When last we met, I discussed a few questions I had about a New Jersey school’s dress code banning strapless dresses for an 8th grade formal dance. I invite you to refresh your memory on the first two points I brought up about this controversial situation. And here’s the original news article as well.
And now, the rest of the story.
Is this dress code really a violation of constitutional rights?
One particularly vocal parent spoke about this dress code being sexist and going against her daughter’s 14th amendment rights for equal protection.
Whoa. Really? I’m not a lawyer, but saying a school dress code for 8th graders translates to a violation of constitutional rights seems like a real stretch. Adults are supposed to create guidelines for minor children. I don’t know what the dress code for that school says about boys, but there’s probably something about wearing appropriate pants or shirts in there.
The principal’s point is that strapless dresses are “distracting” to boys. A few parents say this is sexist because this makes it the girl’s fault for a boy behaving out of control.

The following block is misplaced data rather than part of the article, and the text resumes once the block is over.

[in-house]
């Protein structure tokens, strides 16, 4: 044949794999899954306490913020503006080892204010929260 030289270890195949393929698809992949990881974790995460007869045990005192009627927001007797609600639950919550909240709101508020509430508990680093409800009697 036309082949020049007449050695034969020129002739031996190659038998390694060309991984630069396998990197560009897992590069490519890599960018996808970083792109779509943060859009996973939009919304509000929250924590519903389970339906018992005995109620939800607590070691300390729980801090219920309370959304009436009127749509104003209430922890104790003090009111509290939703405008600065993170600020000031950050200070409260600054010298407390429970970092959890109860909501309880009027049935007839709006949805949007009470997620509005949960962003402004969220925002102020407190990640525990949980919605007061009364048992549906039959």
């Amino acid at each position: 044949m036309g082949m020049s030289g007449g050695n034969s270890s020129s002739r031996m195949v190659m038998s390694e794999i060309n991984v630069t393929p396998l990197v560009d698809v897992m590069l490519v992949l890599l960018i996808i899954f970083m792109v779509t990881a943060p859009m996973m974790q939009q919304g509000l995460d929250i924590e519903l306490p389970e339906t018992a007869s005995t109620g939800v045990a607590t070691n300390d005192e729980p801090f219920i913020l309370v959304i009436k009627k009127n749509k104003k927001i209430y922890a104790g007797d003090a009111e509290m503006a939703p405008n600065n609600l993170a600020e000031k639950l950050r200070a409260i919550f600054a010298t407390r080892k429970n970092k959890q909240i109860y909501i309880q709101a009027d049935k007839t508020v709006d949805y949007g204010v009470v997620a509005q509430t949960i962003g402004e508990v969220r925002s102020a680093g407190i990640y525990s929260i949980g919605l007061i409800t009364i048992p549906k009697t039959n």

I do agree with the parent about that general stance. Men and boys are 100% responsible for their own behaviors toward women and girls. I also agree that a half inch of fabric isn’t going to be a practical barrier for any determined boy or girl. Ahem.
However, I also think it’s fine to have a more conservative guideline for minors at a school-sponsored event. Straps do keep dresses from falling down, and pulling a dress up all night long is certainly distracting and not very comfortable.
These girls have the rest of their teenage and adult lives to struggle with their body image, fashion trends, and the idea of growing up. Why push this on them at an even younger age?
There’s a clear business opportunity for some enterprising person with sewing skills and some fashion sense.
What if the ban were seen as an opportunity instead of a problem? Seize the moment, put a positive spin on it, and provide creative solutions to the problem. A budding fashion designer or a creative mom with good sewing skills could become the go-to person for working with the dress code. I still think 8th grade is a little young for a formal dance, but I like the idea of creative solutions.
Buy a flattering dress, work out a custom strap design or shoulder cover-up that works with the overall look, and the dress becomes completely unique. It’s a great way for a girl to put her own personality into a dress while still being in line with the code.
What Do You Think?
As before, I’m really interested in your thoughts. This is a multi-faceted topic with many points of discussion. These are your kids, future adults of the world.
What do you think about dress codes and parent opinion? How do you think the school and parents should resolve this?
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Last reviewed: 24 Apr 2013